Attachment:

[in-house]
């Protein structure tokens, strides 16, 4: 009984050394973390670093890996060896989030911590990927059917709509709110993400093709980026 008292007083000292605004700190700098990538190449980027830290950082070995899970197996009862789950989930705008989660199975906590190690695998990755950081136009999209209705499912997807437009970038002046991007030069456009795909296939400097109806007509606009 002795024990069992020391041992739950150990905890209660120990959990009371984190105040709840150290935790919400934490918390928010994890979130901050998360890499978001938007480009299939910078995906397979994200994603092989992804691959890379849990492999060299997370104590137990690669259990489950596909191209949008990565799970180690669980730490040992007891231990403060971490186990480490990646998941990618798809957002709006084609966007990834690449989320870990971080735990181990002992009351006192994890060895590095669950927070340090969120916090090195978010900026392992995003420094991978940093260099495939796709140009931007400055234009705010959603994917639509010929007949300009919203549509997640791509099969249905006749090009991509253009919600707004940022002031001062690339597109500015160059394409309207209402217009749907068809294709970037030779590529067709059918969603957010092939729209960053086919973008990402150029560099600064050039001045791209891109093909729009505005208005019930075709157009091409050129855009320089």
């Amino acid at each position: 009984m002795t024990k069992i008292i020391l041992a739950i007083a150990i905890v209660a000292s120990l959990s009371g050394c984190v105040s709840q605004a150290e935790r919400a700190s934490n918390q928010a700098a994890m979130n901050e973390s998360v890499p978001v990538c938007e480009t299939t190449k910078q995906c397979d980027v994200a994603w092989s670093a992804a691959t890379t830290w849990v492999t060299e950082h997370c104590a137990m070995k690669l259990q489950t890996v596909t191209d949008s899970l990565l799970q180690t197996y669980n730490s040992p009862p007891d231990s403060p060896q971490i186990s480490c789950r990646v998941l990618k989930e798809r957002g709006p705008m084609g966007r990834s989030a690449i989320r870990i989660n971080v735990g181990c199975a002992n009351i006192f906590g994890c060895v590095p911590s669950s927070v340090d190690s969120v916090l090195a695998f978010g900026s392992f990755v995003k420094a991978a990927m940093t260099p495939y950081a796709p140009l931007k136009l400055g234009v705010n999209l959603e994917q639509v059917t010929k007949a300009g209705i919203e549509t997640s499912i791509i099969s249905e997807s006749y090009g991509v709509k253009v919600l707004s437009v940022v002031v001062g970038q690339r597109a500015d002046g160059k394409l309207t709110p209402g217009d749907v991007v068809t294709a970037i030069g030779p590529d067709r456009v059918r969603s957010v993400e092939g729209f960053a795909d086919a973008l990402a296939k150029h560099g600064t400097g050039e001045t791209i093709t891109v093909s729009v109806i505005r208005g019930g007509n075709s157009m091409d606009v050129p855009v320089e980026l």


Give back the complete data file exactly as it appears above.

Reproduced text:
[in-house]
């Protein structure tokens, strides 16, 4: 009984050394973390670093890996060896989030911590990927059917709509709110993400093709980026 008292007083000292605004700190700098990538190449980027830290950082070995899970197996009862789950989930705008989660199975906590190690695998990755950081136009999209209705499912997807437009970038002046991007030069456009795909296939400097109806007509606009 002795024990069992020391041992739950150990905890209660120990959990009371984190105040709840150290935790919400934490918390928010994890979130901050998360890499978001938007480009299939910078995906397979994200994603092989992804691959890379849990492999060299997370104590137990690669259990489950596909191209949008990565799970180690669980730490040992007891231990403060971490186990480490990646998941990618798809957002709006084609966007990834690449989320870990971080735990181990002992009351006192994890060895590095669950927070340090969120916090090195978010900026392992995003420094991978940093260099495939796709140009931007400055234009705010959603994917639509010929007949300009919203549509997640791509099969249905006749090009991509253009919600707004940022002031001062690339597109500015160059394409309207209402217009749907068809294709970037030779590529067709059918969603957010092939729209960053086919973008990402150029560099600064050039001045791209891109093909729009505005208005019930075709157009091409050129855009320089």
């Amino acid at each position: 009984m002795t024990k069992i008292i020391l041992a739950i007083a150990i905890v209660a000292s120990l959990s009371g050394c984190v105040s709840q605004a150290e935790r919400a700190s934490n918390q928010a700098a994890m979130n901050e973390s998360v890499p978001v990538c938007e480009t299939t190449k910078q995906c397979d980027v994200a994603w092989s670093a992804a691959t890379t830290w849990v492999t060299e950082h997370c104590a137990m070995k690669l259990q489950t890996v596909t191209d949008s899970l990565l799970q180690t197996y669980n730490s040992p009862p007891d231990s403060p060896q971490i186990s480490c789950r990646v998941l990618k989930e798809r957002g709006p705008m084609g966007r990834s989030a690449i989320r870990i989660n971080v735990g181990c199975a002992n009351i006192f906590g994890c060895v590095p911590s669950s927070v340090d190690s969120v916090l090195a695998f978010g900026s392992f990755v995003k420094a991978a990927m940093t260099p495939y950081a796709p140009l931007k136009l400055g234009v705010n999209l959603e994917q639509v059917t010929k007949a300009g209705i919203e549509t997640s499912i791509i099969s249905e997807s006749y090009g991509v709509k253009v919600l707004s437009v940022v002031v001062g970038q690339r597109a500015d002046g160059k394409l309207t709110p209402g217009d749907v991007v068809t294709a970037i030069g030779p590529d067709r456009v059918r969603s957010v993400e092939g729209f960053a795909d086919a973008l990402a296939k150029h560099g600064t400097g050039e001045t791209i093709t891109v093909s729009v109806i505005r208005g019930g007509n075709s157009m091409d606009v050129p855009v320089e980026l």